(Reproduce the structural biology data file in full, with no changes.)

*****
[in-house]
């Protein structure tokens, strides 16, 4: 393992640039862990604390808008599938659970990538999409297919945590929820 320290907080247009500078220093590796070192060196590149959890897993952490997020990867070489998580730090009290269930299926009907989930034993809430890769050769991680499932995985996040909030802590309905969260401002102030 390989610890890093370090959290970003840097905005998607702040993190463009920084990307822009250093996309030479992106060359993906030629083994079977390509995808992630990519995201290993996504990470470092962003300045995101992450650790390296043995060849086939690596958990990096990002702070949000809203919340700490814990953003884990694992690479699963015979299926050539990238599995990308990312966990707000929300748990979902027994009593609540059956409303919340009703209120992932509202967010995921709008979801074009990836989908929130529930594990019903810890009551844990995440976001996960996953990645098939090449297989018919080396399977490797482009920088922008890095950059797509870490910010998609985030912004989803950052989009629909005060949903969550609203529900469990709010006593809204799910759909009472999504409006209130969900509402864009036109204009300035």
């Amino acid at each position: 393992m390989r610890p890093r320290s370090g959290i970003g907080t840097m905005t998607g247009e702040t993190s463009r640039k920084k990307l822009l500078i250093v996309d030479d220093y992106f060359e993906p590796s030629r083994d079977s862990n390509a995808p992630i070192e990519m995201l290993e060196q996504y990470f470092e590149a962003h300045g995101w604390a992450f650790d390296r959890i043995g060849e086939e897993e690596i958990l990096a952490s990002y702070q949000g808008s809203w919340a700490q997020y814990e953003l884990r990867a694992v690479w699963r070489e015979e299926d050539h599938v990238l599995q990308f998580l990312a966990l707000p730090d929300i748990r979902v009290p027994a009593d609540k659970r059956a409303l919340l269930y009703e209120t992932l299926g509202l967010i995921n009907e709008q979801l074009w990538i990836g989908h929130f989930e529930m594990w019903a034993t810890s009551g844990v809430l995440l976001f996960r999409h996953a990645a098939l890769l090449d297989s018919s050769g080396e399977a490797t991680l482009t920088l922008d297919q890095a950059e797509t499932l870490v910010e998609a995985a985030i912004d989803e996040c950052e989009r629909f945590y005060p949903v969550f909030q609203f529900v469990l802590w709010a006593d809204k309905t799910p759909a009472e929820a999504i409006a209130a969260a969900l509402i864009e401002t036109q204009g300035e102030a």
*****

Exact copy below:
[in-house]
């Protein structure tokens, strides 16, 4: 393992640039862990604390808008599938659970990538999409297919945590929820 320290907080247009500078220093590796070192060196590149959890897993952490997020990867070489998580730090009290269930299926009907989930034993809430890769050769991680499932995985996040909030802590309905969260401002102030 390989610890890093370090959290970003840097905005998607702040993190463009920084990307822009250093996309030479992106060359993906030629083994079977390509995808992630990519995201290993996504990470470092962003300045995101992450650790390296043995060849086939690596958990990096990002702070949000809203919340700490814990953003884990694992690479699963015979299926050539990238599995990308990312966990707000929300748990979902027994009593609540059956409303919340009703209120992932509202967010995921709008979801074009990836989908929130529930594990019903810890009551844990995440976001996960996953990645098939090449297989018919080396399977490797482009920088922008890095950059797509870490910010998609985030912004989803950052989009629909005060949903969550609203529900469990709010006593809204799910759909009472999504409006209130969900509402864009036109204009300035």
């Amino acid at each position: 393992m390989r610890p890093r320290s370090g959290i970003g907080t840097m905005t998607g247009e702040t993190s463009r640039k920084k990307l822009l500078i250093v996309d030479d220093y992106f060359e993906p590796s030629r083994d079977s862990n390509a995808p992630i070192e990519m995201l290993e060196q996504y990470f470092e590149a962003h300045g995101w604390a992450f650790d390296r959890i043995g060849e086939e897993e690596i958990l990096a952490s990002y702070q949000g808008s809203w919340a700490q997020y814990e953003l884990r990867a694992v690479w699963r070489e015979e299926d050539h599938v990238l599995q990308f998580l990312a966990l707000p730090d929300i748990r979902v009290p027994a009593d609540k659970r059956a409303l919340l269930y009703e209120t992932l299926g509202l967010i995921n009907e709008q979801l074009w990538i990836g989908h929130f989930e529930m594990w019903a034993t810890s009551g844990v809430l995440l976001f996960r999409h996953a990645a098939l890769l090449d297989s018919s050769g080396e399977a490797t991680l482009t920088l922008d297919q890095a950059e797509t499932l870490v910010e998609a995985a985030i912004d989803e996040c950052e989009r629909f945590y005060p949903v969550f909030q609203f529900v469990l802590w709010a006593d809204k309905t799910p759909a009472e929820a999504i409006a209130a969260a969900l509402i864009e401002t036109q204009g300035e102030a």